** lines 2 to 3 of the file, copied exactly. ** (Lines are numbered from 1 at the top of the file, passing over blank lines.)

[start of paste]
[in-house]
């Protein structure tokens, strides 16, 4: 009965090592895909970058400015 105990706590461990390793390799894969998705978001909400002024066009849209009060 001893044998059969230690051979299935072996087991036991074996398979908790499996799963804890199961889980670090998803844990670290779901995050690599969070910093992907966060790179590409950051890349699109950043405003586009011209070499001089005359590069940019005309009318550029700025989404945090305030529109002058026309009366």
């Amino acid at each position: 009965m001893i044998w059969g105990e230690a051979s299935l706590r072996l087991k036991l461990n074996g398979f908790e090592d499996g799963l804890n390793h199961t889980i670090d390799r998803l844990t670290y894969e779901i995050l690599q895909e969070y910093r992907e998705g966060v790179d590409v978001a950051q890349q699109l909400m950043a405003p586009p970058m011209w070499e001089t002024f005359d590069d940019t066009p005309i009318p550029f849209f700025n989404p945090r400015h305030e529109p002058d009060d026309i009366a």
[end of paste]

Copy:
């Protein structure tokens, strides 16, 4: 009965090592895909970058400015 105990706590461990390793390799894969998705978001909400002024066009849209009060 001893044998059969230690051979299935072996087991036991074996398979908790499996799963804890199961889980670090998803844990670290779901995050690599969070910093992907966060790179590409950051890349699109950043405003586009011209070499001089005359590069940019005309009318550029700025989404945090305030529109002058026309009366």
């Amino acid at each position: 009965m001893i044998w059969g105990e230690a051979s299935l706590r072996l087991k036991l461990n074996g398979f908790e090592d499996g799963l804890n390793h199961t889980i670090d390799r998803l844990t670290y894969e779901i995050l690599q895909e969070y910093r992907e998705g966060v790179d590409v978001a950051q890349q699109l909400m950043a405003p586009p970058m011209w070499e001089t002024f005359d590069d940019t066009p005309i009318p550029f849209f700025n989404p945090r400015h305030e529109p002058d009060d026309i009366a």